Why we STILL say their names

May 14, 2021
May 14, 2021


Our Why
Nearly a year ago, the world watched in horror as George Floyd took his last breaths under the knee of former police officer Derek Chauvin. The protests and calls for justice that followed flooded our television screens and inboxes. HAND also issued its own statement condemning the manifestations of white supremacy and systemic racism that still exist today – from the most subtle to the most blatant. As America reacts to today’s guilty verdict in the Chauvin trial and in the hope for continued justice, we know our work must continue as the impacts with race and racism will not end with one just verdict. HAND’s Board of Directors & staff remain committed to centering a racially equitable housing agenda and invite our members to join us in these efforts. We are still standing with the families of those who lost their lives to senseless police brutality. We still say their names. We will not be silenced as we center the lived experiences of people of color. We will move boldly and unapologetically in our commitment to dismantling the violent system of white supremacy. Our vision statement speaks of “a region where everyone shares equitably in the knowledge, wealth and resources uniquely represented in and between Baltimore, Washington and Richmond.” This language was not crafted to give lip service or performative promises of the work we hope to accomplish. This is our North Star.
For the last six years, we have been intentional in our approach of reaching beyond the symptoms of inequity to address the root causes that amplify housing disparities and restrict access to opportunity for communities of color. The organization has been deliberate in the curation and design of programming to build our members’ capacity in operationalizing racial equity within their respective organizations. Our conferences are infusing content that challenges our thinking around gentrification and the history of discrimination, segregation and housing policy. Breaking the cycles of poverty and disinvestment are critical to supporting our sisters and brothers in living their fullest lives. Further, so many of these communities look like HAND – from our minority-led Board of Directors to the staff. This work is not simply a response to the recent social injustices we’ve seen, this is ingrained in our DNA. This is who we are. 
From the Inside Out
We are proud of our journey thus far and hope that each of you have found value in our offerings created to equip our members with critical tools and resources in this moment. What you may not know is that behind the scenes HAND’s Board has been hard at work along the way, building our own muscle in this space. And when we lost George Floyd in the middle of our racial equity learning series, we felt affirmed that the work of the preceding five years positioned us to be nimble in our response over the weeks and months to follow. We doubled down on our commitment to provide ongoing learning; while also modeling for our members what it looks like to implement racial equity in our work. This year alone, we have launched both the Housing Indicator Tool (HIT) – a policy platform grounded in a racial equity framework; and Equity in Action – a debt and equity platform designed to support black and brown real estate developers who too often face the obstacle of accessing the capital needed to execute their visions for equitable communities. At every level, we must consider what role we play in dismantling these toxic systems and structures designed to benefit a select few at the expense of others. Simply put, HAND’s Board of Directors, staff and committees are working in lock step to ensure our racial equity agenda is consistent, ongoing and grounded in action.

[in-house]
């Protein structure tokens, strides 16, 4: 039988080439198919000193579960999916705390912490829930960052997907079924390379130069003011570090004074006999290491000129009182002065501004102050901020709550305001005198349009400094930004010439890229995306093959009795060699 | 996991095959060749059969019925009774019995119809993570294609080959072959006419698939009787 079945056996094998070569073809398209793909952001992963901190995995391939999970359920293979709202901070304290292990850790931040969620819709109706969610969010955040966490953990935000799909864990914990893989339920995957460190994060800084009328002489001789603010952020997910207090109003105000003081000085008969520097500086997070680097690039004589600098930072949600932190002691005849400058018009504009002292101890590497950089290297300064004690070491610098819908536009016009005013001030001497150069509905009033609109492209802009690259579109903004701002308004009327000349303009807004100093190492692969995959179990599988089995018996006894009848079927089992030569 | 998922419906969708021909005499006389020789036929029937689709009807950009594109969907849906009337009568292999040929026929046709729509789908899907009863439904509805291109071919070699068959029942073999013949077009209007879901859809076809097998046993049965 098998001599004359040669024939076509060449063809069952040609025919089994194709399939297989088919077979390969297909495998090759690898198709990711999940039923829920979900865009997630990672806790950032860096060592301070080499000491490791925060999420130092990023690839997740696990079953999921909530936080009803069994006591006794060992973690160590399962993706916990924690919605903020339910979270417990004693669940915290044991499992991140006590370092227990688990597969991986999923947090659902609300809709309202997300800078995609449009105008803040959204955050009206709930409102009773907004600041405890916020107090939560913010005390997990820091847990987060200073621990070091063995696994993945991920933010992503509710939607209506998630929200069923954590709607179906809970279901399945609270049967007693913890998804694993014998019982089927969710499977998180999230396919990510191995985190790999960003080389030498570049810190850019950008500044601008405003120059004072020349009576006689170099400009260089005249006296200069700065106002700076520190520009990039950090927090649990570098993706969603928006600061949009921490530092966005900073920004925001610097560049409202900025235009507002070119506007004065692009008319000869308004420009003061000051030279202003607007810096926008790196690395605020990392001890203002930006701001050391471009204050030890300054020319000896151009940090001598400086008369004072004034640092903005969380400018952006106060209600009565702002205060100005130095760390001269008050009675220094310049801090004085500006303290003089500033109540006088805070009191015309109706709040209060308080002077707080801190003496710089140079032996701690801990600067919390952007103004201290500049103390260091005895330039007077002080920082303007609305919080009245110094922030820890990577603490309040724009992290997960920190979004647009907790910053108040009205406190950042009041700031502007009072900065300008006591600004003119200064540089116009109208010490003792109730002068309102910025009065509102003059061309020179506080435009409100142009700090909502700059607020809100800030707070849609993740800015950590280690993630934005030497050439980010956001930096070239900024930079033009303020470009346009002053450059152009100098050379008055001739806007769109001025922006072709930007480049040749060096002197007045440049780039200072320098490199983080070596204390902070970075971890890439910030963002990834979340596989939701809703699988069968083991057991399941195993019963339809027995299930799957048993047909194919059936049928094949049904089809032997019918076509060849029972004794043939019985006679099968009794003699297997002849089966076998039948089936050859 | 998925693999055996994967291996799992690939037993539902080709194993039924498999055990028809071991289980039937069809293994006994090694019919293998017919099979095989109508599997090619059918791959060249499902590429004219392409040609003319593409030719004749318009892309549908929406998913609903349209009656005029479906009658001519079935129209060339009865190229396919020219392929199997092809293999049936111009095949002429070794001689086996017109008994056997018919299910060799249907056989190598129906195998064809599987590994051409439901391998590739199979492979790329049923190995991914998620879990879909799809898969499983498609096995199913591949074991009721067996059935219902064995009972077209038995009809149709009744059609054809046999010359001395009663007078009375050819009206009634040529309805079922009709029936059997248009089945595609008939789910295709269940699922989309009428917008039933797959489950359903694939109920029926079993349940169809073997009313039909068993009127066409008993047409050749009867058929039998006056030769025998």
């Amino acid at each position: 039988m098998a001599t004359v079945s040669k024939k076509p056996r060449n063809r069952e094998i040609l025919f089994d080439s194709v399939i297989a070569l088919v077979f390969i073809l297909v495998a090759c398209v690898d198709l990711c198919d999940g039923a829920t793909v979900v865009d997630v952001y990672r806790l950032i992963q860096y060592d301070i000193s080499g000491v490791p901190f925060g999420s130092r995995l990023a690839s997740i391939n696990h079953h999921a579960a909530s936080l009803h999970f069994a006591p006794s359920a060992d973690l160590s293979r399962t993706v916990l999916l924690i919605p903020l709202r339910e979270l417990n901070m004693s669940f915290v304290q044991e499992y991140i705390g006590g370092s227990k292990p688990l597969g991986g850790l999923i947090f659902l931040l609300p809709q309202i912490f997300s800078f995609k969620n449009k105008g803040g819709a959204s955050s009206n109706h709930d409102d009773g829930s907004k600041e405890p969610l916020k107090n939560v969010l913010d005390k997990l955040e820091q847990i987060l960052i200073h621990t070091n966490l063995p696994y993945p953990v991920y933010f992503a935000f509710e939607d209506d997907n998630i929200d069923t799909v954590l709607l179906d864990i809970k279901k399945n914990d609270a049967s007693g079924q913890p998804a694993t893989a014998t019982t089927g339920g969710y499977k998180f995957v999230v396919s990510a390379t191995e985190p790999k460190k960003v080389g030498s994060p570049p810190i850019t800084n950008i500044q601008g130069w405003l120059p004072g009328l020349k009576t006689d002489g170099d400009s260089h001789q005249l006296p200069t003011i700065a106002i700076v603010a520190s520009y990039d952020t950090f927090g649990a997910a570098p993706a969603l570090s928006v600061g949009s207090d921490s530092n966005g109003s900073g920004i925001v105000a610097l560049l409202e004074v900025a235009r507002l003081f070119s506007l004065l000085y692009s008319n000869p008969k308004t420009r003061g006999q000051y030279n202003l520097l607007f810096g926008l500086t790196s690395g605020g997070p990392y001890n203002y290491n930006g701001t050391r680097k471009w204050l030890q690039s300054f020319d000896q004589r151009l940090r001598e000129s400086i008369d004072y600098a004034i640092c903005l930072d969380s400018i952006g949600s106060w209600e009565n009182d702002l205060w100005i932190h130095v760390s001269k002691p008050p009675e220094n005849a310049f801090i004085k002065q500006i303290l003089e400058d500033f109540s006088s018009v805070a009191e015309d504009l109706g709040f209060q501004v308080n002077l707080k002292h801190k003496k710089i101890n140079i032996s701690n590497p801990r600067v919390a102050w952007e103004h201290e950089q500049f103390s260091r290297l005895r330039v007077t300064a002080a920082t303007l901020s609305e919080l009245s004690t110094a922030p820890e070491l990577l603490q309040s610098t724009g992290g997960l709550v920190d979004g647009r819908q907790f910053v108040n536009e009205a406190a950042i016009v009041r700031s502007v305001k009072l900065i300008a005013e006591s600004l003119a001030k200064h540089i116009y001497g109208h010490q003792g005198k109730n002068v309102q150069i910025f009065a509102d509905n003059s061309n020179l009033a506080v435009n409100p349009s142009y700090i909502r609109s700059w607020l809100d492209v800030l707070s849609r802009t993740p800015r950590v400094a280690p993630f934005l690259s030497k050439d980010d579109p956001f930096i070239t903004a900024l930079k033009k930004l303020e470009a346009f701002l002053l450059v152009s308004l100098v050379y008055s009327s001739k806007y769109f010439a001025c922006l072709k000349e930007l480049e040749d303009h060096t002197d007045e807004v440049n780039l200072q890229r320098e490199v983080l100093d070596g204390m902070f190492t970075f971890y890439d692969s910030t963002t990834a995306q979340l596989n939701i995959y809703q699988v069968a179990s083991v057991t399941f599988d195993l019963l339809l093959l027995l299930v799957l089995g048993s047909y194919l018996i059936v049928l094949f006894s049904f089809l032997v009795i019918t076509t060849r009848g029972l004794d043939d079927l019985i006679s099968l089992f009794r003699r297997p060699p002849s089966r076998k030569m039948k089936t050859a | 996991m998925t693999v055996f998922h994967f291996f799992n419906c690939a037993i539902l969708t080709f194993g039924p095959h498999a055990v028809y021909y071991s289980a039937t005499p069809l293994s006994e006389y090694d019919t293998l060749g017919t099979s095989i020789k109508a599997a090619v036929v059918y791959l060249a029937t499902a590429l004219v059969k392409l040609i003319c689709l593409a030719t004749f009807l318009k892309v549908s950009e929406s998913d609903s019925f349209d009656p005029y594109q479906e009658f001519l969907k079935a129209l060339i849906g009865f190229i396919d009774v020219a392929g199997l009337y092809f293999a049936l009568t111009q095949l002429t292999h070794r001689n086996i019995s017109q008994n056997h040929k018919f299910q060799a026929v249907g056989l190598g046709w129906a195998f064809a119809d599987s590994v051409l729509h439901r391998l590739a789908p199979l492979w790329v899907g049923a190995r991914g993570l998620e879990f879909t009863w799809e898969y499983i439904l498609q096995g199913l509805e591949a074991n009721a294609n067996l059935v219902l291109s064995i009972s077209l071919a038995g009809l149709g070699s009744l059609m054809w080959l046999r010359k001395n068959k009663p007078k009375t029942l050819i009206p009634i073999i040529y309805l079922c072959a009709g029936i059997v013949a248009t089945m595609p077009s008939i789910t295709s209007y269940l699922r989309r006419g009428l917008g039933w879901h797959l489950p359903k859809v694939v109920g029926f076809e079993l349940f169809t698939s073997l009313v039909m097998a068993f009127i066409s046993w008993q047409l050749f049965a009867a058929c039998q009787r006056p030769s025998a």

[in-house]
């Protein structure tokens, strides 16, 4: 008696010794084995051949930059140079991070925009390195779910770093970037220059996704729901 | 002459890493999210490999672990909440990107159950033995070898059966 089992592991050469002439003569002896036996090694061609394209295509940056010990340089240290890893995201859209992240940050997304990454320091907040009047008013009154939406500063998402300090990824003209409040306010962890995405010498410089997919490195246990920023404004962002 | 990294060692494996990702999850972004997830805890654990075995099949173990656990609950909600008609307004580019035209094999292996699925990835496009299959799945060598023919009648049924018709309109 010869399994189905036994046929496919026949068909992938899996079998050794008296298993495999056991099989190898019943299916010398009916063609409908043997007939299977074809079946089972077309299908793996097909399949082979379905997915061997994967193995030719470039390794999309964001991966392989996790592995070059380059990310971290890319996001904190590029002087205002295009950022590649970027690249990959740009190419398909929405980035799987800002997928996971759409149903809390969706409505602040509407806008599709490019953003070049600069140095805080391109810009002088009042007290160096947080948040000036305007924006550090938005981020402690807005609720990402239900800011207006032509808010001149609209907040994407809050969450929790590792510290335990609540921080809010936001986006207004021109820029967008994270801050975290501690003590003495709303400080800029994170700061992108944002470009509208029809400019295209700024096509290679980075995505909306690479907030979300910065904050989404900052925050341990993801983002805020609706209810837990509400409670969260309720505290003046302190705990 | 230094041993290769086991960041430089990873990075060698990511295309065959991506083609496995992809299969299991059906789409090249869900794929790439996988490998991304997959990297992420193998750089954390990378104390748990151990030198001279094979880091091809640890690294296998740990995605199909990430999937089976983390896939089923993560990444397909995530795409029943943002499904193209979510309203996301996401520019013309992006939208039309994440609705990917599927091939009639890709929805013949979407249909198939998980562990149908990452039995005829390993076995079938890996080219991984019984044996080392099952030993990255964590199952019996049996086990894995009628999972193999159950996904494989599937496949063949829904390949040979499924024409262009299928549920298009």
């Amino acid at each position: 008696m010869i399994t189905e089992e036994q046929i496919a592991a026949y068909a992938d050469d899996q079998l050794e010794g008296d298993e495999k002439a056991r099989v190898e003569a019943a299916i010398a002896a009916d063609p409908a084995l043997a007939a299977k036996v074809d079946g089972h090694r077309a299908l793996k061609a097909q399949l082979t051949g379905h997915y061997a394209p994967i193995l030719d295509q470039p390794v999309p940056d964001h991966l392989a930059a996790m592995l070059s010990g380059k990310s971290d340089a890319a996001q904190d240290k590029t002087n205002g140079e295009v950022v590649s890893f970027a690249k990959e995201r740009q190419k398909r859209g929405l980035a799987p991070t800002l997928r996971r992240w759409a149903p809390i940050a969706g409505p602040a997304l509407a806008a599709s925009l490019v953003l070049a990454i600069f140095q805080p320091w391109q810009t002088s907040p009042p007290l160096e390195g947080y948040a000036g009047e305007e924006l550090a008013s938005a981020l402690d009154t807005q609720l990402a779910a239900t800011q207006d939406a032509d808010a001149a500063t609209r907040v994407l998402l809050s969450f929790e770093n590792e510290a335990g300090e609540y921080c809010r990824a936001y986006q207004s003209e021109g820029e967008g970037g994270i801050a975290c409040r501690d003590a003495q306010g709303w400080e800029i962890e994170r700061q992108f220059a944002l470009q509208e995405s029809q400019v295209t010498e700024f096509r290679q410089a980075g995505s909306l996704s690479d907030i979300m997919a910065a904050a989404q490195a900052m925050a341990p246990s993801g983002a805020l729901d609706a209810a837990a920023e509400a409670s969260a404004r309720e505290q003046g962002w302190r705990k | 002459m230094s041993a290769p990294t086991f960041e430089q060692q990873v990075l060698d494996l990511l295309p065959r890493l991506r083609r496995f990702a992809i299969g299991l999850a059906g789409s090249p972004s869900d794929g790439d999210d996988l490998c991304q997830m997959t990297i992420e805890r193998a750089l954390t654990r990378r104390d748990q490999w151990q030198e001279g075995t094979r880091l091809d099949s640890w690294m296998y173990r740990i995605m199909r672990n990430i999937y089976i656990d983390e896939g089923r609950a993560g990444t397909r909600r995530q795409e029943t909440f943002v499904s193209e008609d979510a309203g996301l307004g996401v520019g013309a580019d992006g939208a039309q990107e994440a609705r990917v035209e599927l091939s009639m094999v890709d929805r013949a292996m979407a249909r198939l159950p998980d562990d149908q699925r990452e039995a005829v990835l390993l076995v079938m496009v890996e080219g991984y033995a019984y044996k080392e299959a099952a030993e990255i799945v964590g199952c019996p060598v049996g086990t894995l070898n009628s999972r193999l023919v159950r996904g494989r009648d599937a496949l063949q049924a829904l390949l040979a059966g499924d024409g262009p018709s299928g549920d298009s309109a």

What we know for sure
Today’s decision is one important stop on the path toward equity and justice, but our work does not end here by any means. Oppression thrives on risk-adverse behavior. As a change association committed to centering racial equity, our role is to continually observe patterns around us, identify and solve for the problems that persist, and activate our members to lead with collective action. We’re humbled by the opportunities before us to create a real legacy that empowers our communities. The Board, staff and Design Team will be moving to discern more ways to engage our membership around this work. We invite you to join us over the coming months as we continue to agitate for a more equitable region.
Board of Directors
Monica Warren-Jones
Raymond Skinner
Past President
Consulting Services
Winell Belfonte
Sasha-Gaye Angus
Meghan C. Altidor
Nixon Peabody



Art Bowen
Virginia Housing
Sarah S. Constant
Mission First
Housing Group
Maria Day-Marshall
University of Maryland Colvin Institute of Real Estate Development
Edmund K. Delany
Capital One
Christopher E. Donald
DC Housing
Finance Agency
Gregory Hare
MD Department of Housing and Community Development
Brett Macleod
JPMorgan Chase, Community Development Banking Group
Derrick N. Perkins
Bank of America
Ernst Valery
Jessica Venegas
Community Solutions
John Welsh
AHC, Inc.
Stephanie Williams
Management Company
Heather Raspberry
Executive Director
Courtney Battle
Membership Director
Trianna Overton
Program Associate

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